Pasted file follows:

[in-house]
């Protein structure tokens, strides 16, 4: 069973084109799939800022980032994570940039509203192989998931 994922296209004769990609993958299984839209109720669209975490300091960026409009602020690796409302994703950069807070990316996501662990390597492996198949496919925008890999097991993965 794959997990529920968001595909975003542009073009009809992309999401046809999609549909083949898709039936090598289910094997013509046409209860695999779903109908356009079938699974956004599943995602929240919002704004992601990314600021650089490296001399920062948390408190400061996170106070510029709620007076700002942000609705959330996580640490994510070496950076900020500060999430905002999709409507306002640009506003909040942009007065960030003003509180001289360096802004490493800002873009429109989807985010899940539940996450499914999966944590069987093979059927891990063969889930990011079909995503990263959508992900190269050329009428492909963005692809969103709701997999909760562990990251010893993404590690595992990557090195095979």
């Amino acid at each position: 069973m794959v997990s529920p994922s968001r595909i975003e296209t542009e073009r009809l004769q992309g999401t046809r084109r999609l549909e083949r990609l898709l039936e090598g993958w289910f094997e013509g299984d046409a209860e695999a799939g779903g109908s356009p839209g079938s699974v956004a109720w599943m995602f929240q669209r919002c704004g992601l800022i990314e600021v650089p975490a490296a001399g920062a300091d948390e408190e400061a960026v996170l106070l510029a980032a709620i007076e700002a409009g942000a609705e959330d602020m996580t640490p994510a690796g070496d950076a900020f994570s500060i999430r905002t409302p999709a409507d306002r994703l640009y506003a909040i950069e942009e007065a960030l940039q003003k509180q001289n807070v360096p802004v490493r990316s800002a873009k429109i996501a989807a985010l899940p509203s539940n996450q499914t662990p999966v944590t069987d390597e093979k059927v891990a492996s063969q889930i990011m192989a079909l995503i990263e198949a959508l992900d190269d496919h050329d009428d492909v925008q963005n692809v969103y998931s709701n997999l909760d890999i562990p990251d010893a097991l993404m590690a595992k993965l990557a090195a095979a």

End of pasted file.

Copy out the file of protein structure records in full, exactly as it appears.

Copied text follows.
[in-house]
């Protein structure tokens, strides 16, 4: 069973084109799939800022980032994570940039509203192989998931 994922296209004769990609993958299984839209109720669209975490300091960026409009602020690796409302994703950069807070990316996501662990390597492996198949496919925008890999097991993965 794959997990529920968001595909975003542009073009009809992309999401046809999609549909083949898709039936090598289910094997013509046409209860695999779903109908356009079938699974956004599943995602929240919002704004992601990314600021650089490296001399920062948390408190400061996170106070510029709620007076700002942000609705959330996580640490994510070496950076900020500060999430905002999709409507306002640009506003909040942009007065960030003003509180001289360096802004490493800002873009429109989807985010899940539940996450499914999966944590069987093979059927891990063969889930990011079909995503990263959508992900190269050329009428492909963005692809969103709701997999909760562990990251010893993404590690595992990557090195095979």
């Amino acid at each position: 069973m794959v997990s529920p994922s968001r595909i975003e296209t542009e073009r009809l004769q992309g999401t046809r084109r999609l549909e083949r990609l898709l039936e090598g993958w289910f094997e013509g299984d046409a209860e695999a799939g779903g109908s356009p839209g079938s699974v956004a109720w599943m995602f929240q669209r919002c704004g992601l800022i990314e600021v650089p975490a490296a001399g920062a300091d948390e408190e400061a960026v996170l106070l510029a980032a709620i007076e700002a409009g942000a609705e959330d602020m996580t640490p994510a690796g070496d950076a900020f994570s500060i999430r905002t409302p999709a409507d306002r994703l640009y506003a909040i950069e942009e007065a960030l940039q003003k509180q001289n807070v360096p802004v490493r990316s800002a873009k429109i996501a989807a985010l899940p509203s539940n996450q499914t662990p999966v944590t069987d390597e093979k059927v891990a492996s063969q889930i990011m192989a079909l995503i990263e198949a959508l992900d190269d496919h050329d009428d492909v925008q963005n692809v969103y998931s709701n997999l909760d890999i562990p990251d010893a097991l993404m590690a595992k993965l990557a090195a095979a």